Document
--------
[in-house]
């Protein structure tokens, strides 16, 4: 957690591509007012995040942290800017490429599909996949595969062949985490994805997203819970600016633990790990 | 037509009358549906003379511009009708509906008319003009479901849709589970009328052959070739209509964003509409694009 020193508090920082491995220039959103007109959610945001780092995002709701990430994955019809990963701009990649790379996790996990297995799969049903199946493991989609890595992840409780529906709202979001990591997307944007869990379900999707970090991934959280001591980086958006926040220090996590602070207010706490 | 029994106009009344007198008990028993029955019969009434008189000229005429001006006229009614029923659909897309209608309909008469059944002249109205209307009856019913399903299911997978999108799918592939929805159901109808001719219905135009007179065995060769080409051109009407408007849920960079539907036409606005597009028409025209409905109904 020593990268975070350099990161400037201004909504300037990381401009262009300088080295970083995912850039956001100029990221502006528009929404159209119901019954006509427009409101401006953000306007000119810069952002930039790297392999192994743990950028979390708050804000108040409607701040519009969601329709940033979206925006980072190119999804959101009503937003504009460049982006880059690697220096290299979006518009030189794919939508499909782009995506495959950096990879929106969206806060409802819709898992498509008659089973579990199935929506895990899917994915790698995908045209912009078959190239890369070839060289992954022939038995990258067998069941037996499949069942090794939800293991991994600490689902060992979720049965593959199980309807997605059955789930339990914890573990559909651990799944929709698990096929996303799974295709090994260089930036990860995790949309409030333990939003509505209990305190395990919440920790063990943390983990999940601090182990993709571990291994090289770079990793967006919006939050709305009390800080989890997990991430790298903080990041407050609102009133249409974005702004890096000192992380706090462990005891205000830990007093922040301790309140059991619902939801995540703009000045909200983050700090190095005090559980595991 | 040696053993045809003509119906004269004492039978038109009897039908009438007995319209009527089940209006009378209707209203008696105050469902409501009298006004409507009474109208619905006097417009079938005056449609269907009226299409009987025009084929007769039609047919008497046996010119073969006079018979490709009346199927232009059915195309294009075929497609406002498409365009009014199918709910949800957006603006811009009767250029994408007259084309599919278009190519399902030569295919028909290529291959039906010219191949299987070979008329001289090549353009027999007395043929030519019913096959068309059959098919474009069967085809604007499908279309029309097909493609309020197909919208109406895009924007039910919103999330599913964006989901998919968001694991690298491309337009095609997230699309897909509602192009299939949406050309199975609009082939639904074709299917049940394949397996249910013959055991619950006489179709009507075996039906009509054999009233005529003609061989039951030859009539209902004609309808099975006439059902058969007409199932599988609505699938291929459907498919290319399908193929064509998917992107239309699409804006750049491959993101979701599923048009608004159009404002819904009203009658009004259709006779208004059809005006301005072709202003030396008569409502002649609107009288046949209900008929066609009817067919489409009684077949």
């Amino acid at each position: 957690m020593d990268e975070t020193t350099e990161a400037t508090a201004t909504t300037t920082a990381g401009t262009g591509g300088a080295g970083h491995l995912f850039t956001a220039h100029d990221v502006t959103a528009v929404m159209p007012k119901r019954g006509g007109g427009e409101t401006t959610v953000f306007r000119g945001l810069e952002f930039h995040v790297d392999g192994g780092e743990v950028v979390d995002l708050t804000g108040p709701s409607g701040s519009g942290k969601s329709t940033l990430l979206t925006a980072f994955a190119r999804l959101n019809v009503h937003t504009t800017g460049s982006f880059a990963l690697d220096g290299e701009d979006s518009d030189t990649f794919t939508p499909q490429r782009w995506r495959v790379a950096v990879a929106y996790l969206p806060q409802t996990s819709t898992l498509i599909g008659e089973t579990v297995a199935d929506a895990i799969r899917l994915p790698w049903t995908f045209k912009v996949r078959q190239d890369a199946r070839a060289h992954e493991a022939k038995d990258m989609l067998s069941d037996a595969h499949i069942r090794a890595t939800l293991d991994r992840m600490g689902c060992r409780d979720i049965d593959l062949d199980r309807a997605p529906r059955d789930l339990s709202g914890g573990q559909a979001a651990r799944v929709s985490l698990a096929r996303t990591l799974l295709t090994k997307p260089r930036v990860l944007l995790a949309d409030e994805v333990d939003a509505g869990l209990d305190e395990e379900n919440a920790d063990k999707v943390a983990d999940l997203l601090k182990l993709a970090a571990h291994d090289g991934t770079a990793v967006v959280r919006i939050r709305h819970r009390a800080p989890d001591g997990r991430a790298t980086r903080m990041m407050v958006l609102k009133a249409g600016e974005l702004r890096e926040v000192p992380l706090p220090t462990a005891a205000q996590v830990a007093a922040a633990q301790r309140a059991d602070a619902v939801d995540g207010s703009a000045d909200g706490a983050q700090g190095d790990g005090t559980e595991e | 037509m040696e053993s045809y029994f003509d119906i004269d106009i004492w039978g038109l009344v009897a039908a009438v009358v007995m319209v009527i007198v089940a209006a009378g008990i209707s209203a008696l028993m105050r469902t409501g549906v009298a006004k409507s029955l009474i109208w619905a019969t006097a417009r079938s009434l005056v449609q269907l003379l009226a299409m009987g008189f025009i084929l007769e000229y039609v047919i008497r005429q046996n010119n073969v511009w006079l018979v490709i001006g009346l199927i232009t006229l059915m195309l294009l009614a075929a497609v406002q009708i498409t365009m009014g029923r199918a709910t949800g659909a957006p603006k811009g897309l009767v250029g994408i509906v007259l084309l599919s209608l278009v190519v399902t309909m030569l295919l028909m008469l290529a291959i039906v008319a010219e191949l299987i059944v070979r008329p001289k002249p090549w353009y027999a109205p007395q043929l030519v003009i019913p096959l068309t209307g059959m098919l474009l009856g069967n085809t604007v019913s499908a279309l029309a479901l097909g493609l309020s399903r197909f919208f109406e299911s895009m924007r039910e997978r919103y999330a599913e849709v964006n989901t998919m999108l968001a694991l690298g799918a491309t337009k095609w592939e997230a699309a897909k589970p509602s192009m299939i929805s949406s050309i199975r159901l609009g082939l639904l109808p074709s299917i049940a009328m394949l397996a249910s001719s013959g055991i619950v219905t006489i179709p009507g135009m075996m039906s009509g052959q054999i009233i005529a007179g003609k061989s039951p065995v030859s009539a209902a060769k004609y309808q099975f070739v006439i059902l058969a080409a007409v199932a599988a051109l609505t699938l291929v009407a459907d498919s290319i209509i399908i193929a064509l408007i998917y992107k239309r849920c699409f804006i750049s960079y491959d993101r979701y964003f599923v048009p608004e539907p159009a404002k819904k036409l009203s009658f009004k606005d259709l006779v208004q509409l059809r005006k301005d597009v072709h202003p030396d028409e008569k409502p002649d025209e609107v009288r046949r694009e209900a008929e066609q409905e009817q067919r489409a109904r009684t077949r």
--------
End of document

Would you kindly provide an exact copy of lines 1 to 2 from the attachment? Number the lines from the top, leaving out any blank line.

[in-house]
């Protein structure tokens, strides 16, 4: 957690591509007012995040942290800017490429599909996949595969062949985490994805997203819970600016633990790990 | 037509009358549906003379511009009708509906008319003009479901849709589970009328052959070739209509964003509409694009 020193508090920082491995220039959103007109959610945001780092995002709701990430994955019809990963701009990649790379996790996990297995799969049903199946493991989609890595992840409780529906709202979001990591997307944007869990379900999707970090991934959280001591980086958006926040220090996590602070207010706490 | 029994106009009344007198008990028993029955019969009434008189000229005429001006006229009614029923659909897309209608309909008469059944002249109205209307009856019913399903299911997978999108799918592939929805159901109808001719219905135009007179065995060769080409051109009407408007849920960079539907036409606005597009028409025209409905109904 020593990268975070350099990161400037201004909504300037990381401009262009300088080295970083995912850039956001100029990221502006528009929404159209119901019954006509427009409101401006953000306007000119810069952002930039790297392999192994743990950028979390708050804000108040409607701040519009969601329709940033979206925006980072190119999804959101009503937003504009460049982006880059690697220096290299979006518009030189794919939508499909782009995506495959950096990879929106969206806060409802819709898992498509008659089973579990199935929506895990899917994915790698995908045209912009078959190239890369070839060289992954022939038995990258067998069941037996499949069942090794939800293991991994600490689902060992979720049965593959199980309807997605059955789930339990914890573990559909651990799944929709698990096929996303799974295709090994260089930036990860995790949309409030333990939003509505209990305190395990919440920790063990943390983990999940601090182990993709571990291994090289770079990793967006919006939050709305009390800080989890997990991430790298903080990041407050609102009133249409974005702004890096000192992380706090462990005891205000830990007093922040301790309140059991619902939801995540703009000045909200983050700090190095005090559980595991 | 040696053993045809003509119906004269004492039978038109009897039908009438007995319209009527089940209006009378209707209203008696105050469902409501009298006004409507009474109208619905006097417009079938005056449609269907009226299409009987025009084929007769039609047919008497046996010119073969006079018979490709009346199927232009059915195309294009075929497609406002498409365009009014199918709910949800957006603006811009009767250029994408007259084309599919278009190519399902030569295919028909290529291959039906010219191949299987070979008329001289090549353009027999007395043929030519019913096959068309059959098919474009069967085809604007499908279309029309097909493609309020197909919208109406895009924007039910919103999330599913964006989901998919968001694991690298491309337009095609997230699309897909509602192009299939949406050309199975609009082939639904074709299917049940394949397996249910013959055991619950006489179709009507075996039906009509054999009233005529003609061989039951030859009539209902004609309808099975006439059902058969007409199932599988609505699938291929459907498919290319399908193929064509998917992107239309699409804006750049491959993101979701599923048009608004159009404002819904009203009658009004259709006779208004059809005006301005072709202003030396008569409502002649609107009288046949209900008929066609009817067919489409009684077949």